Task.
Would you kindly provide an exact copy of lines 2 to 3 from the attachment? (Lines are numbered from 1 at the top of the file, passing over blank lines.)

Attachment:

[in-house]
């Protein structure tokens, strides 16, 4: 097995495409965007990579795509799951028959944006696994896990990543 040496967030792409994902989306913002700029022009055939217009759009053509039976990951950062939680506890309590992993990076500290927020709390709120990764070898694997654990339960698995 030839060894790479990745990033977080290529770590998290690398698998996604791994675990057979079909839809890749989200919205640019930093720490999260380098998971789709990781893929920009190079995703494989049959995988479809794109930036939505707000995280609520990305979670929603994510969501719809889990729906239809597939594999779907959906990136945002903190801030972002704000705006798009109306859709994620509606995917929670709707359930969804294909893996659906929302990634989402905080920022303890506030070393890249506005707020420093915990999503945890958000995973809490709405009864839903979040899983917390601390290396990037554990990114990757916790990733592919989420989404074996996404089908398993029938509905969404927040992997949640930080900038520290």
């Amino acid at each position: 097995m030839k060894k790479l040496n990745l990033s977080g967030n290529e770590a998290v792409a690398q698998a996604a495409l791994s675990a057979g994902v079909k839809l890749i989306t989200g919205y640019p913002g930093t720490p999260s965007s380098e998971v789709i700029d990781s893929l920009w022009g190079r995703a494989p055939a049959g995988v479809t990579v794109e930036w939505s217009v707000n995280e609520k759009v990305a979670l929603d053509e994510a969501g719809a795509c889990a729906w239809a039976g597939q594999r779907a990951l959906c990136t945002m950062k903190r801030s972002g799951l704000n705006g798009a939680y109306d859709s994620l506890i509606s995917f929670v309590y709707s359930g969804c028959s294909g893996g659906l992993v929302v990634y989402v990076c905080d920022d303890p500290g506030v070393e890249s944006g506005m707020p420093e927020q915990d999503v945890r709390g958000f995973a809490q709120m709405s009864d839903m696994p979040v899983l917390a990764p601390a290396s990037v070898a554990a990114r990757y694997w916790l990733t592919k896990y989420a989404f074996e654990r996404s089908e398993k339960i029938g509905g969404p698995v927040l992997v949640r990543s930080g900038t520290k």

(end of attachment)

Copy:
């Protein structure tokens, strides 16, 4: 097995495409965007990579795509799951028959944006696994896990990543 040496967030792409994902989306913002700029022009055939217009759009053509039976990951950062939680506890309590992993990076500290927020709390709120990764070898694997654990339960698995 030839060894790479990745990033977080290529770590998290690398698998996604791994675990057979079909839809890749989200919205640019930093720490999260380098998971789709990781893929920009190079995703494989049959995988479809794109930036939505707000995280609520990305979670929603994510969501719809889990729906239809597939594999779907959906990136945002903190801030972002704000705006798009109306859709994620509606995917929670709707359930969804294909893996659906929302990634989402905080920022303890506030070393890249506005707020420093915990999503945890958000995973809490709405009864839903979040899983917390601390290396990037554990990114990757916790990733592919989420989404074996996404089908398993029938509905969404927040992997949640930080900038520290």
């Amino acid at each position: 097995m030839k060894k790479l040496n990745l990033s977080g967030n290529e770590a998290v792409a690398q698998a996604a495409l791994s675990a057979g994902v079909k839809l890749i989306t989200g919205y640019p913002g930093t720490p999260s965007s380098e998971v789709i700029d990781s893929l920009w022009g190079r995703a494989p055939a049959g995988v479809t990579v794109e930036w939505s217009v707000n995280e609520k759009v990305a979670l929603d053509e994510a969501g719809a795509c889990a729906w239809a039976g597939q594999r779907a990951l959906c990136t945002m950062k903190r801030s972002g799951l704000n705006g798009a939680y109306d859709s994620l506890i509606s995917f929670v309590y709707s359930g969804c028959s294909g893996g659906l992993v929302v990634y989402v990076c905080d920022d303890p500290g506030v070393e890249s944006g506005m707020p420093e927020q915990d999503v945890r709390g958000f995973a809490q709120m709405s009864d839903m696994p979040v899983l917390a990764p601390a290396s990037v070898a554990a990114r990757y694997w916790l990733t592919k896990y989420a989404f074996e654990r996404s089908e398993k339960i029938g509905g969404p698995v927040l992997v949640r990543s930080g900038t520290k």